Amazon wants to monitor you in your sleep: Here's why
The capability, according to Amazon, could help people “with mobility, speech, or tactile impairments,” and it could monitor sleep with a high degree of precision.
Amazon.com Inc. has won U.S. permission to use radar to monitor consumers' sleep habits.
The Federal Communications Commission on Friday granted Amazon.com Inc. approval to use a radar sensor to sense motion and “enable contactless sleep tracing functionalities.”
Amazon on June 22 asked the FCC, which regulates airwave uses, for permission to market a device that uses radar. The technology captures movement in three dimensions, enabling a user to control its features through simple gestures and movements, the company said in a filing.
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The capability, according to Amazon, could help people “with mobility, speech, or tactile impairments,”and it could monitor sleep with a high degree of precision.
“The use of Radar Sensors in sleep tracking could improve awareness and management of sleep hygiene, which in turn could produce significant health benefits for many Americans,” Amazon said in its filing. “Radar Sensors will allow consumers to recognize potential sleep issues.”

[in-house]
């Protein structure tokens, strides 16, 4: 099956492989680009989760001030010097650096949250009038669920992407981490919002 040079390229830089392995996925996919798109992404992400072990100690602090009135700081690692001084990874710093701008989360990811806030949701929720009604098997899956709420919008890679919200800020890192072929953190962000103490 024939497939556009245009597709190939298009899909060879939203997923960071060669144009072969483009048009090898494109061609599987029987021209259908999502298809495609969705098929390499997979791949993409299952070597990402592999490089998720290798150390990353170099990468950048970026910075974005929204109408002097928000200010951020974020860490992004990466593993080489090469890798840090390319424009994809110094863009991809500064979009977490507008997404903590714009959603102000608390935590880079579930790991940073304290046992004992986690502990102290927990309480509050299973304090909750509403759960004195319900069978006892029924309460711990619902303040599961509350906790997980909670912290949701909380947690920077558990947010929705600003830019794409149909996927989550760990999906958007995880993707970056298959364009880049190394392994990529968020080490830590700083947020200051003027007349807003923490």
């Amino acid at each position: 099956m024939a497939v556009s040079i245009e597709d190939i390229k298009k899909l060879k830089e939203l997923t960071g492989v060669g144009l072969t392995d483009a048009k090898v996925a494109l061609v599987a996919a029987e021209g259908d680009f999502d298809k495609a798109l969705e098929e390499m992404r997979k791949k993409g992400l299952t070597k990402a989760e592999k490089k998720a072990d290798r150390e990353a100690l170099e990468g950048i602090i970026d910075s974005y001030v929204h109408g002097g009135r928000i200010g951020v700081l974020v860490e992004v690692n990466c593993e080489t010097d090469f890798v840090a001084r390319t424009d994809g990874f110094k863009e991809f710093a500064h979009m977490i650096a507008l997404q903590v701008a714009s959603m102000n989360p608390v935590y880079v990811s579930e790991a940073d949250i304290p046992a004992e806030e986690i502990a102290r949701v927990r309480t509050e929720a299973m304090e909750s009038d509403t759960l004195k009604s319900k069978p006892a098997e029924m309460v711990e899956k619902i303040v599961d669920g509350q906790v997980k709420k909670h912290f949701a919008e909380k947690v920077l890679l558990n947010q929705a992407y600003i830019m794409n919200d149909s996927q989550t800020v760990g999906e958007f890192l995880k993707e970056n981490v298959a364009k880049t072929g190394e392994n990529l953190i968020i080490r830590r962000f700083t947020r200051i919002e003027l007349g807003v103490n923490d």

Amazon didn't immediately respond to a request for comment. The company didn't fully describe the device in its filing, but did say it would not be a mobile device.
The FCC earlier granted similar permission to Google for radar to enable touchless control of Pixel smartphones, the agency said in its letter approving Amazon's request.
Amazon is pushing into health and wellness with its Halo wristband. The device, which seeks to measure body fat and voice tones, has been criticized by some reviewers as invasive and overly negative.
The company has also long been developing technology designed to let customers control devices by using hand or other gestures. That functionality was a selling point of the ill-fated Fire smartphone, and appears in patents related to Amazon's Echo smart speakers.